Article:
IR extended to unpaid directors, those who take up paid employment after 180 days and trustees of certain trusts.
The amendments to the Finance Bill 2016-17 announced on 13 June 2016 extend the scope of Investors’ Relief (IR) to allow investors who become unpaid directors and in addition certain paid employees to potentially qualify for IR. For employees, as long as when the individual made the share subscription they were not intending to become an employee and employment starts at least 180 days after acquiring the shares, then IR could be available. The Government’s intention is that this relaxation of the officer or employee rule will allow business angels to become more closely involved with the growth and development of the company into which they have invested. These amendments also allow trustees of a settlement and shares jointly subscribed for by two or more individuals to benefit from IR.
As highlighted in our March 2016 commentary on the draft Bill, IR applies to external investors in unlisted trading companies (or holding companies of trading groups), for newly issued ordinary shares acquired for consideration on or after 17 March 2016. The investment must be held for at least three years from 6 April 2016. A £10 million lifetime IR cap will apply in addition to the lifetime Entrepreneurs’ Relief (ER) allowance.
The amendments to the Bill are to ensure that certain officers and employees are able to benefit from IR.
Generally a person who is an officer or employee of the issuing company or connected company is unable to qualify for IR. However the amendments to the Bill announced on 13 June 2016 ensure that this exclusion does not apply if the individual is a ‘relevant employee’. A ‘relevant employee’ is one who becomes an unremunerated director of the company, or a connected company, following the subscription of qualifying shares. An unremunerated director must never have been previously involved with the issuing company and must not have previously received disqualifying payments. This provision is intended to be aimed at business angels who may work closely with a company after their investment. In addition, an individual who subsequently becomes an employee of the company 180 days after the shares are issued, where there was no reasonable prospect the individual would become an employee at the time of the share issues, is also a ‘relevant employee’.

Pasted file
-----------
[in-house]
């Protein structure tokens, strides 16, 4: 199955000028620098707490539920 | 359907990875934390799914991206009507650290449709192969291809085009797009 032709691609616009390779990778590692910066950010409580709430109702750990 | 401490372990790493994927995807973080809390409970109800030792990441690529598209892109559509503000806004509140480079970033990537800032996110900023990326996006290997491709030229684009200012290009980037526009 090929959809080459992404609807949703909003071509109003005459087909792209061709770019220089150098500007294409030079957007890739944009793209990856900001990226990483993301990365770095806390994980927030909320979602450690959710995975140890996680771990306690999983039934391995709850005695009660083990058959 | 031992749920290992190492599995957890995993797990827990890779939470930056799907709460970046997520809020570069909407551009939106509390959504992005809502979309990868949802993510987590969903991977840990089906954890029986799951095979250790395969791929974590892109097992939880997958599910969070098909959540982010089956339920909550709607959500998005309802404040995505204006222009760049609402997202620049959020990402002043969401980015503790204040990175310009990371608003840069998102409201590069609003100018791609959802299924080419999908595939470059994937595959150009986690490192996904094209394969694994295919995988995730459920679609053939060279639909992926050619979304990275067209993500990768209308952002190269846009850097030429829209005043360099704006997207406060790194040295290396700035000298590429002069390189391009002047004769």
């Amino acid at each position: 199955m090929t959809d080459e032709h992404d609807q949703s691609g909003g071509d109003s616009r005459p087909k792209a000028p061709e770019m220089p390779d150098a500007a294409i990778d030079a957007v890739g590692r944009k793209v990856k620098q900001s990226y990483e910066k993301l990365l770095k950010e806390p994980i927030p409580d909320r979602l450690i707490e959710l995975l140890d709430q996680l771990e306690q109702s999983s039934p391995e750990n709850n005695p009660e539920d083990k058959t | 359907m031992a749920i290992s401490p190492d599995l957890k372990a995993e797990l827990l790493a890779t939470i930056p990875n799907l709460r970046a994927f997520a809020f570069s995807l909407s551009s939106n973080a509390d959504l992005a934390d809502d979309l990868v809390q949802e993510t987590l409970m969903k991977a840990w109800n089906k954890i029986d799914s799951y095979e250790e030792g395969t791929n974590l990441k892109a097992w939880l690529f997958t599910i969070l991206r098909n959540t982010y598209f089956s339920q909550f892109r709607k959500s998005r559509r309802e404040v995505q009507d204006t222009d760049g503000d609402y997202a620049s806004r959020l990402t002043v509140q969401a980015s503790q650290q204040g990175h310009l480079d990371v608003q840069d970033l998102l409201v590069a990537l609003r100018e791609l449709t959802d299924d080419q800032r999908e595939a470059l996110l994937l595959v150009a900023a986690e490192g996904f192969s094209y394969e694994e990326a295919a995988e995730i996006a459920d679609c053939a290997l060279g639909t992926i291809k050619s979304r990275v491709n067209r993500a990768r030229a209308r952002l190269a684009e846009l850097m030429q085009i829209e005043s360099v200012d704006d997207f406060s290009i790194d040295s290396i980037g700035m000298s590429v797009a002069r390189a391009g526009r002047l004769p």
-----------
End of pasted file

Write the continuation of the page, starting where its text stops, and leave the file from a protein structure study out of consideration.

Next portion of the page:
Trusts and joint ownership
With respect to trusts, the amount of IR available is attributed to and deducted from a qualifying beneficiary’s own individual lifetime limit of £10 million in a similar way to ER. A qualifying beneficiary is one who has an interest in possession in the relevant shares immediately before the disposal and had such an interest in the three years ending with the date of disposal. The provisions will not apply if the individual has been a ‘relevant employee’ in this time period and the individual must elect to be treated as an eligible beneficiary in respect of the disposal.
For joint holdings of shares, in order to qualify for IR the shares must be of the same class and meet all the other qualifying conditions.
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